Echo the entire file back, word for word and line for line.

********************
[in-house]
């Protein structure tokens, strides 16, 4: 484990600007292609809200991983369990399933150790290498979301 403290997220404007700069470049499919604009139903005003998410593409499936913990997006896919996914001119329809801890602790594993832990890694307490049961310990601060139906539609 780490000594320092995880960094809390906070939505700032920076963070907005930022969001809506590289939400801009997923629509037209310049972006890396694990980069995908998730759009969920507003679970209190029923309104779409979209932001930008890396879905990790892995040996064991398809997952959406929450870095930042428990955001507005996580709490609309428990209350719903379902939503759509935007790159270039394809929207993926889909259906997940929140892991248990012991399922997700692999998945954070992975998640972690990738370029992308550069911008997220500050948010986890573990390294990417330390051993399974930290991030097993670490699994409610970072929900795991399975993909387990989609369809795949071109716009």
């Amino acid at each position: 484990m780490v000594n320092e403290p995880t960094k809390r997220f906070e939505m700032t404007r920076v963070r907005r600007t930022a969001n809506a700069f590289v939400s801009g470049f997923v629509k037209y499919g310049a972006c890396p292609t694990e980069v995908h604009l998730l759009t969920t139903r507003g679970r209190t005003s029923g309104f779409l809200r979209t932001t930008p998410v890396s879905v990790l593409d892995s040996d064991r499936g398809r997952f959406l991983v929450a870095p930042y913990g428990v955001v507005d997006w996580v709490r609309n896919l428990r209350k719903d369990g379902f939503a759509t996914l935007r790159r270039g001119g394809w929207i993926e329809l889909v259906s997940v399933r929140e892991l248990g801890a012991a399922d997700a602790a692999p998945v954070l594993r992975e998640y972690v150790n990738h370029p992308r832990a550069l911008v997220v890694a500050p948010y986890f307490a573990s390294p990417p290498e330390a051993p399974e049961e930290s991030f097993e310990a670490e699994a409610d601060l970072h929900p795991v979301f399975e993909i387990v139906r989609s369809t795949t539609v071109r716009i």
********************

[in-house]
């Protein structure tokens, strides 16, 4: 484990600007292609809200991983369990399933150790290498979301 403290997220404007700069470049499919604009139903005003998410593409499936913990997006896919996914001119329809801890602790594993832990890694307490049961310990601060139906539609 780490000594320092995880960094809390906070939505700032920076963070907005930022969001809506590289939400801009997923629509037209310049972006890396694990980069995908998730759009969920507003679970209190029923309104779409979209932001930008890396879905990790892995040996064991398809997952959406929450870095930042428990955001507005996580709490609309428990209350719903379902939503759509935007790159270039394809929207993926889909259906997940929140892991248990012991399922997700692999998945954070992975998640972690990738370029992308550069911008997220500050948010986890573990390294990417330390051993399974930290991030097993670490699994409610970072929900795991399975993909387990989609369809795949071109716009």
């Amino acid at each position: 484990m780490v000594n320092e403290p995880t960094k809390r997220f906070e939505m700032t404007r920076v963070r907005r600007t930022a969001n809506a700069f590289v939400s801009g470049f997923v629509k037209y499919g310049a972006c890396p292609t694990e980069v995908h604009l998730l759009t969920t139903r507003g679970r209190t005003s029923g309104f779409l809200r979209t932001t930008p998410v890396s879905v990790l593409d892995s040996d064991r499936g398809r997952f959406l991983v929450a870095p930042y913990g428990v955001v507005d997006w996580v709490r609309n896919l428990r209350k719903d369990g379902f939503a759509t996914l935007r790159r270039g001119g394809w929207i993926e329809l889909v259906s997940v399933r929140e892991l248990g801890a012991a399922d997700a602790a692999p998945v954070l594993r992975e998640y972690v150790n990738h370029p992308r832990a550069l911008v997220v890694a500050p948010y986890f307490a573990s390294p990417p290498e330390a051993p399974e049961e930290s991030f097993e310990a670490e699994a409610d601060l970072h929900p795991v979301f399975e993909i387990v139906r989609s369809t795949t539609v071109r716009i």